Cost of beer in Germany could soar by ‘up to 30 percent’

Germany is known for having low beer prices. But with rising inflation, consumers will have to dig deeper into their pockets for a Maß.

A man holds a beer during May 1st celebrations in Perchting, Bavaria.
A man holds a beer during May 1st celebrations in Perchting, Bavaria. Photo: picture alliance/dpa | Matthias Balk

The sun is out and the nights in longer which mean Germany’s Biergarten season is getting underway. But customers will have to prepare for a difference this year – the price of beer is likely to rise significantly. 

Germany’s brewers’ associations expect price hikes of up to 30 percent, according to a report by daily newspaper Bild. 

It comes as Covid restrictions have been eased across the country, meaning people are socialising much more again. Big festivals, including Oktoberfest, are also back this year. In 2019, guests guzzled 7.3 million beers during the rowdy festival. 

READ ALSO: Oktoberfest 2019 in numbers: A look at Germany’s multi-billion festival

But with inflation rising to record levels – it climbed to 7.4 percent in April – it’s perhaps no surprise that breweries are also dealing with price hikes, which are set to be passed onto customers. 

“The cost increases are beyond all dimensions,” Holger Eichele, General Manager of the German Brewers’ Association, told Bild. “Whether it’s pallets, brewing malt, beer mats or crown corks – the prices are going through the roof. We haven’t experienced anything like this yet.”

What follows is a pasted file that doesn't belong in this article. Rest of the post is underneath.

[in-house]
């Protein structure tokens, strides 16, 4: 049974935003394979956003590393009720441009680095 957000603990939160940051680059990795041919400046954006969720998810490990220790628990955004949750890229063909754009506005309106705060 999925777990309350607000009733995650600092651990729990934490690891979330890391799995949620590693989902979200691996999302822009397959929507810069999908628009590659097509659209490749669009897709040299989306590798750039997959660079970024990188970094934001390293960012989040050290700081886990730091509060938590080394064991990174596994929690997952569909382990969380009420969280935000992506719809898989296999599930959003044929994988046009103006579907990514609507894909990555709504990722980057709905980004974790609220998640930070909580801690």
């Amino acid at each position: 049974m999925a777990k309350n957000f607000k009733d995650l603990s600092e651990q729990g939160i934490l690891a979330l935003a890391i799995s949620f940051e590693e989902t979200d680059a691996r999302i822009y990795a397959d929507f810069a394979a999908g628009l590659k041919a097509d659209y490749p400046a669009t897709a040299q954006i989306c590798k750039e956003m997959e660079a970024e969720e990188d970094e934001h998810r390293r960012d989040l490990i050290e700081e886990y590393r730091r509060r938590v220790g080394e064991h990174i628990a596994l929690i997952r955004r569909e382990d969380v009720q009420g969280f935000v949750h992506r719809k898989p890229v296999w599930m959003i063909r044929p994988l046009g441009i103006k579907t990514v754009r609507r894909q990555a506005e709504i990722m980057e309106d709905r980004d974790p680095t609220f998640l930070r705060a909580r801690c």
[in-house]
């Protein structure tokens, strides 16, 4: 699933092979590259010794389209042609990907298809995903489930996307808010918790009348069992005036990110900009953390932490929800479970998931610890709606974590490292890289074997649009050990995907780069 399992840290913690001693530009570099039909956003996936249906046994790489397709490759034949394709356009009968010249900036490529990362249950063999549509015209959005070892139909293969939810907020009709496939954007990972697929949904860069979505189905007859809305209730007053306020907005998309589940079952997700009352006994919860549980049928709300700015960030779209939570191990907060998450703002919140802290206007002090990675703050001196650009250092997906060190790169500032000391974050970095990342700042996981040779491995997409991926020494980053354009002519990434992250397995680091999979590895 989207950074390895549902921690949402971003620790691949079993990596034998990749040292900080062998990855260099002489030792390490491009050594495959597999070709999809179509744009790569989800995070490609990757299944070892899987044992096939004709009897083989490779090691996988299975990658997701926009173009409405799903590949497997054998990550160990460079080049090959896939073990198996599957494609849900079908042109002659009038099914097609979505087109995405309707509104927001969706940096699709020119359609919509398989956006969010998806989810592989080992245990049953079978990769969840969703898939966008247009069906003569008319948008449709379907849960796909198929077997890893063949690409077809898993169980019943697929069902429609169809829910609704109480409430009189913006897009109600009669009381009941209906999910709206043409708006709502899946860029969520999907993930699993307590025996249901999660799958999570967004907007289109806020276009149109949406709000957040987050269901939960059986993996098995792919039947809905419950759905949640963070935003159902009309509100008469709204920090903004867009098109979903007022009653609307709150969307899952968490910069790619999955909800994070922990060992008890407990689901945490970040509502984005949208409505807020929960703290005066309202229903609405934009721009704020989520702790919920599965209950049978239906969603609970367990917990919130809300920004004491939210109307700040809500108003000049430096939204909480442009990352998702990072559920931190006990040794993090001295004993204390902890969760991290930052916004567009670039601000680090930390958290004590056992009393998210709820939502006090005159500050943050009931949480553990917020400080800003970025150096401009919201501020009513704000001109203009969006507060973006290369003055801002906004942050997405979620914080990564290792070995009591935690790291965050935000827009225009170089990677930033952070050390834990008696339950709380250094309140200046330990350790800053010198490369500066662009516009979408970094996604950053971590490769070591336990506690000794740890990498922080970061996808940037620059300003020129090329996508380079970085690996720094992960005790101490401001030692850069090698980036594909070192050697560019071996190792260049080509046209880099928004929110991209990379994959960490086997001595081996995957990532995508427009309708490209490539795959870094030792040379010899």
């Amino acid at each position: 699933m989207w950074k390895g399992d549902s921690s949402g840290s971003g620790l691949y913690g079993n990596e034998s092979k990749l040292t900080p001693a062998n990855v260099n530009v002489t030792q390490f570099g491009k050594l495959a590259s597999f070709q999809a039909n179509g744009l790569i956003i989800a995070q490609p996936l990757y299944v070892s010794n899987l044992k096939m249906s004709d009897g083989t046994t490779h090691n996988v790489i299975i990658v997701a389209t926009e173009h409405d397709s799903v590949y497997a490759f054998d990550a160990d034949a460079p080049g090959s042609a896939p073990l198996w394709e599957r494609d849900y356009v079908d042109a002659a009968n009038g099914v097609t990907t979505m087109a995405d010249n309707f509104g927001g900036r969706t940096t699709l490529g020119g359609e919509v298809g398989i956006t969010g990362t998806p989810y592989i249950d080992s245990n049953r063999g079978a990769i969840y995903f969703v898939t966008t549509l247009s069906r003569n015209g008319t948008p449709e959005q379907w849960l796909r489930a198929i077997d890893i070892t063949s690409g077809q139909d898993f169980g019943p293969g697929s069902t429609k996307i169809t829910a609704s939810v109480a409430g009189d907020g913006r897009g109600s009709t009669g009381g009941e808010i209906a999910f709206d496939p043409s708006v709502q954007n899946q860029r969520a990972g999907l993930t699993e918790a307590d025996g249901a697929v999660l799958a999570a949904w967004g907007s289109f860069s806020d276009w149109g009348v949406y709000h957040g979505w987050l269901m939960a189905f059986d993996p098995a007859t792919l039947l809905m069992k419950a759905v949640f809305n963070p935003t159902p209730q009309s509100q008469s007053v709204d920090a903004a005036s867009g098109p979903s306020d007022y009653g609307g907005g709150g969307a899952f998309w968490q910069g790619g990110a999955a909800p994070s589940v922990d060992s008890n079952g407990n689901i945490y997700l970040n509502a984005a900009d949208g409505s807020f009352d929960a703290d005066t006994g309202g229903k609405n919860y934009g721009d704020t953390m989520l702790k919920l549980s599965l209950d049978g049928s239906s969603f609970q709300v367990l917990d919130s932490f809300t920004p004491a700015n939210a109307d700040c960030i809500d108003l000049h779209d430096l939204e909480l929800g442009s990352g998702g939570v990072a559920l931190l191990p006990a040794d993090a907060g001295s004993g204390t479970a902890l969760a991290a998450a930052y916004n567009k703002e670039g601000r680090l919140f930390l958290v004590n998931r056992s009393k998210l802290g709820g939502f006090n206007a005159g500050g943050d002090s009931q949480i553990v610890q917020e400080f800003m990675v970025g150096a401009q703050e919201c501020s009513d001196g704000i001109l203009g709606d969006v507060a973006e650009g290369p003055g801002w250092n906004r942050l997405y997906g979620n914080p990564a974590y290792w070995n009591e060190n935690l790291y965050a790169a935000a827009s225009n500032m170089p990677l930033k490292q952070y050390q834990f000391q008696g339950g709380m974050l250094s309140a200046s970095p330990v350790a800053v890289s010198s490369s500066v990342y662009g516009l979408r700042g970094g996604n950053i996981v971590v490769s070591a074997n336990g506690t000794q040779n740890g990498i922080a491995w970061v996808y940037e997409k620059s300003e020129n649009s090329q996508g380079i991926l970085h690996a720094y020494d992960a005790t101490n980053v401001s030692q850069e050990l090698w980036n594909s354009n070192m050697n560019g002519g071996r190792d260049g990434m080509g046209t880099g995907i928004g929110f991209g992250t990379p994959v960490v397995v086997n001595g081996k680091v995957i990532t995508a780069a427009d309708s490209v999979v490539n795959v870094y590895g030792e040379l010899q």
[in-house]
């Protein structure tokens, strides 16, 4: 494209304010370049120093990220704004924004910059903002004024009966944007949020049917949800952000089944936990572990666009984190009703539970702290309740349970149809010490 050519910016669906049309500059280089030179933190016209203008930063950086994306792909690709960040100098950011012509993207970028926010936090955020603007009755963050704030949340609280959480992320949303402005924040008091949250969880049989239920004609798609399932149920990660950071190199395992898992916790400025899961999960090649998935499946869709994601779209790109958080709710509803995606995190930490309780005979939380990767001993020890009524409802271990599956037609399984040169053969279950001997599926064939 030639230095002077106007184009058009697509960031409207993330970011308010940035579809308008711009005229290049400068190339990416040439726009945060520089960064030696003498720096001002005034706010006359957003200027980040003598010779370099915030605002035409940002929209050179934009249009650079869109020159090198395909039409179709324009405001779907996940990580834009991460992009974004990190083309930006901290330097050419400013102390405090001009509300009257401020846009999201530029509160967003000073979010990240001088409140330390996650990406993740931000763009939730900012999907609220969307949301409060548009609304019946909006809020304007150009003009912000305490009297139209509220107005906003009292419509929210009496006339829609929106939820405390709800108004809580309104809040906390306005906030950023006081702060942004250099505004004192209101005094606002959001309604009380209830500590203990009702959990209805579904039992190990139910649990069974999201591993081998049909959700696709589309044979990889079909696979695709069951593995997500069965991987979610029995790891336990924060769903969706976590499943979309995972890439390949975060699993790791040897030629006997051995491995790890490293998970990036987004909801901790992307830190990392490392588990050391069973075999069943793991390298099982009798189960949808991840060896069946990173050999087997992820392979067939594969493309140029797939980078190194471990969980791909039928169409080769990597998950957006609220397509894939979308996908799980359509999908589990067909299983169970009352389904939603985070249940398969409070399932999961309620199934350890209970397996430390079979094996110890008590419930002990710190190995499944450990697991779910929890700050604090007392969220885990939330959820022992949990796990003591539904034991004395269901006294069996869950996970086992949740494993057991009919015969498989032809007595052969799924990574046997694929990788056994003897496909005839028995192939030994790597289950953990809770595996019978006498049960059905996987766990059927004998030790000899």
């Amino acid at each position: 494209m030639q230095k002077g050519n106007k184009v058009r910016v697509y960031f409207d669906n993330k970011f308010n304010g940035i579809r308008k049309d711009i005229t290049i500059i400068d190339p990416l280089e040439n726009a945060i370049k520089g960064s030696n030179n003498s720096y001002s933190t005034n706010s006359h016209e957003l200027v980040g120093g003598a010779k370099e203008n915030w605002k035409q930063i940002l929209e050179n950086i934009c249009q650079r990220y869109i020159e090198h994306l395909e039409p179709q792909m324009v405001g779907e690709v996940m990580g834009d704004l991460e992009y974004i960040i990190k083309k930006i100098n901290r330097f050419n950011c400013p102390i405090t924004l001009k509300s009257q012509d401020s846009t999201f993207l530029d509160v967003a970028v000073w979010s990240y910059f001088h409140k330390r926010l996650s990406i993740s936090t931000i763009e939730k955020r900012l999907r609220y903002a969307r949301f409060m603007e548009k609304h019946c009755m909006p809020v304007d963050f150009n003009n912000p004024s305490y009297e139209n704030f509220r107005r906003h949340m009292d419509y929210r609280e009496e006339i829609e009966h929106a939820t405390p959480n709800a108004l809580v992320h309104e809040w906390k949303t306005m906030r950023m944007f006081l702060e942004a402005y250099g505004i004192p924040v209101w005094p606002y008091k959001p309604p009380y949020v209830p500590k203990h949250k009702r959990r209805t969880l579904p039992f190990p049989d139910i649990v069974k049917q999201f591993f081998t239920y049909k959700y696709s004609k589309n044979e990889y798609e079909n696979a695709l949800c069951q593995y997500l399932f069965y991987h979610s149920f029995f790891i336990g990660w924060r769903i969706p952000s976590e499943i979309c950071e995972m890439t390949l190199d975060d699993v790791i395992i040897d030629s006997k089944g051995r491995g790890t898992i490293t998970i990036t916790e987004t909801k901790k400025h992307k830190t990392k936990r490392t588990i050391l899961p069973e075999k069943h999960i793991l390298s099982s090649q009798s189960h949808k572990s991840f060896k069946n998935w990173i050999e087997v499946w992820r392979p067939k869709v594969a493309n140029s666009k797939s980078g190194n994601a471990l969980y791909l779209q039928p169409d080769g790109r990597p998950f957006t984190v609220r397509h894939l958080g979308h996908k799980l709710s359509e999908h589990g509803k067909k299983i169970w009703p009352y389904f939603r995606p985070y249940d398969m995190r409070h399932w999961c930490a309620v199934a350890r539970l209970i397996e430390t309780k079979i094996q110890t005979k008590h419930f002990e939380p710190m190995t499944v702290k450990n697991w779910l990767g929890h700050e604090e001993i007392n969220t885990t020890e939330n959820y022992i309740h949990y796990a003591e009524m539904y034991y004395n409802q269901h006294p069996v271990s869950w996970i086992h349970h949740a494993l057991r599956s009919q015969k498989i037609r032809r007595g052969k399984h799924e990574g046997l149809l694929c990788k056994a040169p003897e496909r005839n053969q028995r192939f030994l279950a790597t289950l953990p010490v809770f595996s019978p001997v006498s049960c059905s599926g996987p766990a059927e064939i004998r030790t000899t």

Stefan Fritsche, vice-chairman of the Berlin Brandenburg Brewery Association, another industry expert, told the newspaper that beer prices could rise to unprecedented heights. He expects beer prices to rise by up to 30 percent by the end of the year.

READ ALSO: Surge in prices creates headaches for German brewers

The reasons for the high beer prices are the rising costs the companies are facing.

Prices for gas have risen by 430 percent compared to the previous year, and prices for electricity by 250 percent. Even prices for pallets have risen by 150 percent. “It’s clear that such drastic cost increases have to be passed on to the price”, Eichele said.

READ ALSO: Why German beer day is celebrated on April 23rd

Food is one of the drivers of current inflation. In March 2022, for example, food prices rose by 6.2 percent compared to the same month last year. One reason contributing to this development is Russia’s war against Ukraine. Ukraine is considered the ‘breadbasket of Europe’ and has been the world’s largest exporter of sunflower oil. Prices for this product and similar oils rose by a huge 30 percent in March. Fresh vegetables also increased significantly by 14.8 percent.

Social and consumer associations have called for Germany to get rid of VAT on certain foodstuffs in the face of significant food price increases. 


Cost increase – (die) Kostensteigerungen

Brewers/beer brewers – (die) Bierbrauer

Malt – (das) Malz

Beer mats – (die) Bierdeckel (singular: der)

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Are the EC Card’s days numbered in Germany?

Maestro-function EC cards will no longer be issued as of July 2023. That may leave many people with German cards without the option to use the ubiquitous “EC Karte” abroad. Here's what you need to know.

Are the EC Card’s days numbered in Germany?

In a country that often lags behind much of the rest of the world digitally, cash is still king in many places. From restaurants to bars, cafes, and some smaller shops – options to pay by card are often limited. If a place does take card, it’s often the debit EC card, rather than a credit card or plastic from abroad.